The books contain many cases dealing with procedure in juvenile courts under myriad and divergent statutes. Diligent search has revealed no constitutional provision such as our section 113 and none has been cited to us. Neither search nor citation reveals a single case where the legislature has been permitted to impinge upon constitutionally conferred jurisdiction. An analogous situation was presented in People v. Lattimore, 362 Ill. 206, 199 N.E. 275, wherein it is said:

"Article 6 of the Constitution of 1870 created our judicial system. By section 26 of that article the criminal court of Cook county was established and its jurisdiction defined. While the circuit court is a court of general jurisdiction, yet the jurisdiction of the circuit court of Cook county is not necessarily the same in all respects as the circuit courts of other counties of the state. It does not have concurrent jurisdiction with the criminal court of Cook county of criminal causes, but jurisdiction of criminal cases is by section 26 of our Constitution placed in the criminal court of Cook county. People [ex rel.] v. Feinberg, 348 Ill. 549, 181 N.E. 437; People v. Warren, 260 Ill. 297, 103 N.E. 248. The juvenile court is a court of limited jurisdiction. The Legislature is without authority to confer upon an inferior court the power to stay a court created by the Constitution from proceeding with the trial of a cause jurisdiction of which is expressly granted to it by the Constitution. Nor, in our opinion, was it the legislative intent to attempt to confer such power upon the juvenile court." See also People ex rel. Malec v. Lewis, 362 Ill. 229, 199 N.E. 276.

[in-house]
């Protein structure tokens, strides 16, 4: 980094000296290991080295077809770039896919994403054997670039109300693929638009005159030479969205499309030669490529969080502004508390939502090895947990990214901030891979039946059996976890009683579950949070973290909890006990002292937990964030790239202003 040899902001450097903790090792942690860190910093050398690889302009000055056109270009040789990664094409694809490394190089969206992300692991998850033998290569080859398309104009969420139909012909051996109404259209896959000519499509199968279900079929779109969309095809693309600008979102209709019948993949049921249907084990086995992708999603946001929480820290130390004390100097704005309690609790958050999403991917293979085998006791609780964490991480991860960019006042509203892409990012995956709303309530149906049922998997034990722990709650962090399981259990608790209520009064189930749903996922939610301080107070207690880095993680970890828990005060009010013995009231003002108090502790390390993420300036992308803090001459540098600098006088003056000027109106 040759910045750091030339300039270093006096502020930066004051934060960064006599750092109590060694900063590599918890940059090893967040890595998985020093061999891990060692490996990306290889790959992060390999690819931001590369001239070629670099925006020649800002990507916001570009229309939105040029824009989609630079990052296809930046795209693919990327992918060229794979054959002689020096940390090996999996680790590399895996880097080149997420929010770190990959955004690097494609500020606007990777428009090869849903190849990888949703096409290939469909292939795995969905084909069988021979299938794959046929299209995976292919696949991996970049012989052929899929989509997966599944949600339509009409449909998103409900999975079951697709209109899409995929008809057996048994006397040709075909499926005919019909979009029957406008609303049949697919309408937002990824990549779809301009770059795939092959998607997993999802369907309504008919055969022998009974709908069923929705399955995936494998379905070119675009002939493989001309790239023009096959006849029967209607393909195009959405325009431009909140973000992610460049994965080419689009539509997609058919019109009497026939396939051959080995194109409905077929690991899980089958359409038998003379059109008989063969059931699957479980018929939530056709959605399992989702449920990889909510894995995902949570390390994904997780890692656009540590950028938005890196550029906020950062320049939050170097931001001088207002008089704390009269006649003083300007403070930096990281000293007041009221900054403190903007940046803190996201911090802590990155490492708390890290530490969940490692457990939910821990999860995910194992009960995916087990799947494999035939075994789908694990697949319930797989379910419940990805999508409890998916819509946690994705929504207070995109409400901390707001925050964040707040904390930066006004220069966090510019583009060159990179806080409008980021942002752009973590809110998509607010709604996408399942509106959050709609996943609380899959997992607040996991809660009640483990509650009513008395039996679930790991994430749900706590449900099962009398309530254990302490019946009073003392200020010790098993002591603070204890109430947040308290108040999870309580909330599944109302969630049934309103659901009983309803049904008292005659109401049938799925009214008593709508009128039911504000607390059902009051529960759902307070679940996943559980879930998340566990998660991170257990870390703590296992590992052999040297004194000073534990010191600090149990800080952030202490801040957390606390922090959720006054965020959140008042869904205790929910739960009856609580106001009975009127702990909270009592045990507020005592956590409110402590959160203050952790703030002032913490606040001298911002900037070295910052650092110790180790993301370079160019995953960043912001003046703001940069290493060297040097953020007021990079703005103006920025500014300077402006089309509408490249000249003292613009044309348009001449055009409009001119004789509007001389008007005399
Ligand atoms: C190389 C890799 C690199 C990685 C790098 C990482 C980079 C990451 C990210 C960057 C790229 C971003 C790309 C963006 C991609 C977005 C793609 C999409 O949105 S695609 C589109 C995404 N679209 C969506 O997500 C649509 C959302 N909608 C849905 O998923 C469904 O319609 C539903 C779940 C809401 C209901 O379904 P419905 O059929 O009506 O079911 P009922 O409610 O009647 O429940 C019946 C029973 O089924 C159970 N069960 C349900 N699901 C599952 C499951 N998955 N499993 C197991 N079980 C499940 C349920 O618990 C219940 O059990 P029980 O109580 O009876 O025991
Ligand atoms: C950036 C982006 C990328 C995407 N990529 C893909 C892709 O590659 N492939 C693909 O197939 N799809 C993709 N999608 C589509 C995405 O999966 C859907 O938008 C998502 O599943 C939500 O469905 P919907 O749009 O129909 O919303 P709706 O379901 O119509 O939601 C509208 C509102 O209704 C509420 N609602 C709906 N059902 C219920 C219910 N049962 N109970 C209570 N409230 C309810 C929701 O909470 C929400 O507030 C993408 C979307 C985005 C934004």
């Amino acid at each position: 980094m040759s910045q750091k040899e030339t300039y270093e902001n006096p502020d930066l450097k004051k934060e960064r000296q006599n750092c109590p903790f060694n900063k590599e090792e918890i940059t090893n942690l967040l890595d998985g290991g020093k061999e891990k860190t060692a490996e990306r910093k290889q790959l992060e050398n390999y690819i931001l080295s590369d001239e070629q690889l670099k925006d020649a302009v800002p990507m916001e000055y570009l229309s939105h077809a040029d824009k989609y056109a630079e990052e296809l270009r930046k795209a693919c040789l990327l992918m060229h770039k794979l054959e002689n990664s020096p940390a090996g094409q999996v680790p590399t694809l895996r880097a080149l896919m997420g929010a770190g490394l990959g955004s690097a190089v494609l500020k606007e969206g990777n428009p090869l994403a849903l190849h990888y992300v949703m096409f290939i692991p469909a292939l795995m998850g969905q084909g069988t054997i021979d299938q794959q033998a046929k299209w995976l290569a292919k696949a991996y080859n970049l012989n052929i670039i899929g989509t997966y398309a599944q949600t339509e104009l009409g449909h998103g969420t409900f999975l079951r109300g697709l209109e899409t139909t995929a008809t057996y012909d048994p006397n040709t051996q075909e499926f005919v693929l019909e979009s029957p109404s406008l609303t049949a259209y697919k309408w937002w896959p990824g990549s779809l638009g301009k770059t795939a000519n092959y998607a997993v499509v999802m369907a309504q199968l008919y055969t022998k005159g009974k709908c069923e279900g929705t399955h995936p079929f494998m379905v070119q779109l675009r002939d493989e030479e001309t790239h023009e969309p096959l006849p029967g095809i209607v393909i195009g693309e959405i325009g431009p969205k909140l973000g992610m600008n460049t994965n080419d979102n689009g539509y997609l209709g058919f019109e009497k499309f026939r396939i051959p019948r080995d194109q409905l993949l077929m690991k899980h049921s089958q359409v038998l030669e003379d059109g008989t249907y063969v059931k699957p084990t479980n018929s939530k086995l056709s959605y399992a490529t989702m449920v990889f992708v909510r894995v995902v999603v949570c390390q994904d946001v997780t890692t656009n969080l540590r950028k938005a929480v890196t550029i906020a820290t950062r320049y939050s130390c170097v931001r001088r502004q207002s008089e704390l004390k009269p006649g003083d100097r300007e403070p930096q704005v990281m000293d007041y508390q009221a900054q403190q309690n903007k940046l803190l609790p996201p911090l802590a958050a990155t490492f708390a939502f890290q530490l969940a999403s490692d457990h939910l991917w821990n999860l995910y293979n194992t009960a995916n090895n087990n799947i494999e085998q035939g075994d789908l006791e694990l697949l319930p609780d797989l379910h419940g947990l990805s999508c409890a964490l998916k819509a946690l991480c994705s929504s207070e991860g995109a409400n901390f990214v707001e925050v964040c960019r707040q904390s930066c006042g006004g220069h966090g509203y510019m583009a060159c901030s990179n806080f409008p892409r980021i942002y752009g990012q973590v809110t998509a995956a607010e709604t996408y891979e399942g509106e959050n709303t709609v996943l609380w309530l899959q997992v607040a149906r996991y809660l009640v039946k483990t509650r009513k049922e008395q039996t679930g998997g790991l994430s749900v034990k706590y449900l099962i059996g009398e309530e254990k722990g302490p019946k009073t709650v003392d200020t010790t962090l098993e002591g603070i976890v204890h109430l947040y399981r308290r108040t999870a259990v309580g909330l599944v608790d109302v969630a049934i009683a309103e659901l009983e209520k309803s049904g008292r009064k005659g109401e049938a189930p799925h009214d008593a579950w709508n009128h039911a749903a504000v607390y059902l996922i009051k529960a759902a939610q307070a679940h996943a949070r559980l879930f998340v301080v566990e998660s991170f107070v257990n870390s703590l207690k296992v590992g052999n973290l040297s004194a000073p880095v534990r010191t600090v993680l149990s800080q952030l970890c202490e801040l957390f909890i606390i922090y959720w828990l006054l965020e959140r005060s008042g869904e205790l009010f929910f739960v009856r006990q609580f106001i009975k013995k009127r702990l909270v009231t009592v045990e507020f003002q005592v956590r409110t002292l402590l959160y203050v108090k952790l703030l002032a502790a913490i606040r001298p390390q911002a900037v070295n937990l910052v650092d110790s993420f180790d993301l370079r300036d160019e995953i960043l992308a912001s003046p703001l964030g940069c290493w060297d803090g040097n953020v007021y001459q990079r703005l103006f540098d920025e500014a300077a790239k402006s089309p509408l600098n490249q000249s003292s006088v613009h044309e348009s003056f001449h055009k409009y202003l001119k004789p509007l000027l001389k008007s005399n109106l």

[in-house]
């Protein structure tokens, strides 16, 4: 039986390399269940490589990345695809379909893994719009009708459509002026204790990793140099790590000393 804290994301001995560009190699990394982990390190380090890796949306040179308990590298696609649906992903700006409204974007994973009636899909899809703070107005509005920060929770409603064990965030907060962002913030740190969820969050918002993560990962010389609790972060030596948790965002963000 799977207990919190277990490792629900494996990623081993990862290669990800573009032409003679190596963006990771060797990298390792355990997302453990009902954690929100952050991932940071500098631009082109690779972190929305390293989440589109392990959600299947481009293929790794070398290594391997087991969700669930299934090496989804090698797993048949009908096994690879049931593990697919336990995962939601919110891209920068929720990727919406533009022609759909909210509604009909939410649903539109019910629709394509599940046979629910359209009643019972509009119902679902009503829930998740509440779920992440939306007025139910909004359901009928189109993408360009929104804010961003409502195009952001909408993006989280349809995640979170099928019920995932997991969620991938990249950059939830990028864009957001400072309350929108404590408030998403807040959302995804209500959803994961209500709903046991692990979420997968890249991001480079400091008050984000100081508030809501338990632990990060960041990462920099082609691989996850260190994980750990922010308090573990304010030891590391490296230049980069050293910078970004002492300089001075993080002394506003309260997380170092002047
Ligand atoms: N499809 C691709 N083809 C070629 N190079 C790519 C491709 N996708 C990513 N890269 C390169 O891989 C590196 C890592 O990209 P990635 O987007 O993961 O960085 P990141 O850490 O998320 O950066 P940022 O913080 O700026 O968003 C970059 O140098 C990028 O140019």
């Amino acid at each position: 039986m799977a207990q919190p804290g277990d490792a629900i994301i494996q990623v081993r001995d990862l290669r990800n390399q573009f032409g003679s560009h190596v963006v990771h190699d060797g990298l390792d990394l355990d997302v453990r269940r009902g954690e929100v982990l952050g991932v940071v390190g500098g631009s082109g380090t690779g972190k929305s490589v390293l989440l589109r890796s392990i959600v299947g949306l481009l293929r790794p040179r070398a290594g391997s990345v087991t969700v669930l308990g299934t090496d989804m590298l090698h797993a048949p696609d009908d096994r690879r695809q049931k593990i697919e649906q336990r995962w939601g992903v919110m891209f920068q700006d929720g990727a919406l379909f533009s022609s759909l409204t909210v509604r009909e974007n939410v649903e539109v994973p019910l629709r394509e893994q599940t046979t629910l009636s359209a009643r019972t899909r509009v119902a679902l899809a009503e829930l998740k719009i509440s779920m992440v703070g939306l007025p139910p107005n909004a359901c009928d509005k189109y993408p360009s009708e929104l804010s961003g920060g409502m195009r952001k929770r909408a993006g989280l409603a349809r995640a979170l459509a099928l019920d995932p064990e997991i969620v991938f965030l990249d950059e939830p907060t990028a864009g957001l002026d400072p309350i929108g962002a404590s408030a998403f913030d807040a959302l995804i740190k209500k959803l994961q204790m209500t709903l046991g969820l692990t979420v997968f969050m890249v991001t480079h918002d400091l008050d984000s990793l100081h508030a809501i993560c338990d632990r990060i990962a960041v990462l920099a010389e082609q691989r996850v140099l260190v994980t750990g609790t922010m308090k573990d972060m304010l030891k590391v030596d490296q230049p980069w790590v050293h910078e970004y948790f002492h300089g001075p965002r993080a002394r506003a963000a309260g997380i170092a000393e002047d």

In this state, while cities are creatures of statute created by the legislature under authority of and within the limits prescribed by the constitution, most of our courts, including those of the police magistrates, are creations of the constitution itself and, wherever the jurisdiction of these courts is provided by the constitution, it may not be abrogated or altered by legislative action, and in this respect the same rule applies to the courts of police magistrates that applies to the district court and the supreme court.

"In the constitutional form of government the three departmentslegislative, executive, and judicialdepend for their powers on the organic law of the state. Hence, the Constitution is the common source of the power and authority of every court, and all questions concerning jurisdiction of a court must be determined by that instrument, with the exception of certain inherent powers which of right belong to all courts. Therefore, unless the power or authority of a court to perform a contemplated act can be found in the Constitution or the laws enacted thereunder, it is without jurisdiction and its acts are invalid. Thus, while the legislature may, within proper bounds, prescribe rules of practice and procedure for the exercise of jurisdiction by the courts, it cannot abridge or enlarge *546 powers conferred on them by the Constitution or take away jurisdiction thereby vested in them." 14 Am.Jur., Courts, Section 163. "Except in so far as authorized by the constitution, the legislature cannot abolish, divide, reorganize, or consolidate constitutional courts, nor alter or diminish the essentials of the jurisdiction, functions, or judicial powers conferred on such courts." 21 C.J.S., Courts, § 122.